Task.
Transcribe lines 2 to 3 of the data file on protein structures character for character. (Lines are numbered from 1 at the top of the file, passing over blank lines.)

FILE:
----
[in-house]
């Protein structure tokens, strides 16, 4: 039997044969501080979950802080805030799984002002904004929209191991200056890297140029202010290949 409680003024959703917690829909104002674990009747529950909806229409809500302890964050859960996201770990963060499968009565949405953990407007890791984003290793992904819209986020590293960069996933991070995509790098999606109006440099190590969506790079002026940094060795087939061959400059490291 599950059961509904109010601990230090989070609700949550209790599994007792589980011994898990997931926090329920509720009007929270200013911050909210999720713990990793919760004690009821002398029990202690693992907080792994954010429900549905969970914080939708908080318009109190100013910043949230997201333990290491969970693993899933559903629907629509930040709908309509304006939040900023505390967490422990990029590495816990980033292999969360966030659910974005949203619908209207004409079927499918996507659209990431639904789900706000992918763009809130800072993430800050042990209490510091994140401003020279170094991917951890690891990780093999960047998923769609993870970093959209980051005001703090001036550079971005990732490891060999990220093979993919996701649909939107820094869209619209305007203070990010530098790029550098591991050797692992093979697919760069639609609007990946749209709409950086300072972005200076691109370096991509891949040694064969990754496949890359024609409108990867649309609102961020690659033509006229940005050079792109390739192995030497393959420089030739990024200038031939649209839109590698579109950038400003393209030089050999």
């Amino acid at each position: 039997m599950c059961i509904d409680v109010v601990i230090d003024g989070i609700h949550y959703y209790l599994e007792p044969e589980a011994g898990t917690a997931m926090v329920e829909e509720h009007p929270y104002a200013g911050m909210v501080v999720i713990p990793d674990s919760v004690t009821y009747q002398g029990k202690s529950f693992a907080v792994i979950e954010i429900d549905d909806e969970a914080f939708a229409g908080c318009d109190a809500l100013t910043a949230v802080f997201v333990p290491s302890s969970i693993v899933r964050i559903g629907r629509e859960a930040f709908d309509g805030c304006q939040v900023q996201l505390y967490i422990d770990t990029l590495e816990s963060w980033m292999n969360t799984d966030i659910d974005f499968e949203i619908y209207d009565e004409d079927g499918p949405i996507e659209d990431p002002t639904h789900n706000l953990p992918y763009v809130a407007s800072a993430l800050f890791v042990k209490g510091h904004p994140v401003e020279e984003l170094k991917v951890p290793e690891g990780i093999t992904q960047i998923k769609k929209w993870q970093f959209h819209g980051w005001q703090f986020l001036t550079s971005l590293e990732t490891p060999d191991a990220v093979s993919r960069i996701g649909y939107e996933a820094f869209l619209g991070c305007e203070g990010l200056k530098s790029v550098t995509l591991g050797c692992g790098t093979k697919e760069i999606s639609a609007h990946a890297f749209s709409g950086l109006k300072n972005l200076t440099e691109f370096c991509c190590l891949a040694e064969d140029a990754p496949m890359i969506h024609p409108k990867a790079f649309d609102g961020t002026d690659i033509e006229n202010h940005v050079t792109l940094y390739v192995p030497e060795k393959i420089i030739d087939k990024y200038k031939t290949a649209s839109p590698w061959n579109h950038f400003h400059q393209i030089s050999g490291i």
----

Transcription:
């Protein structure tokens, strides 16, 4: 039997044969501080979950802080805030799984002002904004929209191991200056890297140029202010290949 409680003024959703917690829909104002674990009747529950909806229409809500302890964050859960996201770990963060499968009565949405953990407007890791984003290793992904819209986020590293960069996933991070995509790098999606109006440099190590969506790079002026940094060795087939061959400059490291 599950059961509904109010601990230090989070609700949550209790599994007792589980011994898990997931926090329920509720009007929270200013911050909210999720713990990793919760004690009821002398029990202690693992907080792994954010429900549905969970914080939708908080318009109190100013910043949230997201333990290491969970693993899933559903629907629509930040709908309509304006939040900023505390967490422990990029590495816990980033292999969360966030659910974005949203619908209207004409079927499918996507659209990431639904789900706000992918763009809130800072993430800050042990209490510091994140401003020279170094991917951890690891990780093999960047998923769609993870970093959209980051005001703090001036550079971005990732490891060999990220093979993919996701649909939107820094869209619209305007203070990010530098790029550098591991050797692992093979697919760069639609609007990946749209709409950086300072972005200076691109370096991509891949040694064969990754496949890359024609409108990867649309609102961020690659033509006229940005050079792109390739192995030497393959420089030739990024200038031939649209839109590698579109950038400003393209030089050999």
């Amino acid at each position: 039997m599950c059961i509904d409680v109010v601990i230090d003024g989070i609700h949550y959703y209790l599994e007792p044969e589980a011994g898990t917690a997931m926090v329920e829909e509720h009007p929270y104002a200013g911050m909210v501080v999720i713990p990793d674990s919760v004690t009821y009747q002398g029990k202690s529950f693992a907080v792994i979950e954010i429900d549905d909806e969970a914080f939708a229409g908080c318009d109190a809500l100013t910043a949230v802080f997201v333990p290491s302890s969970i693993v899933r964050i559903g629907r629509e859960a930040f709908d309509g805030c304006q939040v900023q996201l505390y967490i422990d770990t990029l590495e816990s963060w980033m292999n969360t799984d966030i659910d974005f499968e949203i619908y209207d009565e004409d079927g499918p949405i996507e659209d990431p002002t639904h789900n706000l953990p992918y763009v809130a407007s800072a993430l800050f890791v042990k209490g510091h904004p994140v401003e020279e984003l170094k991917v951890p290793e690891g990780i093999t992904q960047i998923k769609k929209w993870q970093f959209h819209g980051w005001q703090f986020l001036t550079s971005l590293e990732t490891p060999d191991a990220v093979s993919r960069i996701g649909y939107e996933a820094f869209l619209g991070c305007e203070g990010l200056k530098s790029v550098t995509l591991g050797c692992g790098t093979k697919e760069i999606s639609a609007h990946a890297f749209s709409g950086l109006k300072n972005l200076t440099e691109f370096c991509c190590l891949a040694e064969d140029a990754p496949m890359i969506h024609p409108k990867a790079f649309d609102g961020t002026d690659i033509e006229n202010h940005v050079t792109l940094y390739v192995p030497e060795k393959i420089i030739d087939k990024y200038k031939t290949a649209s839109p590698w061959n579109h950038f400003h400059q393209i030089s050999g490291i």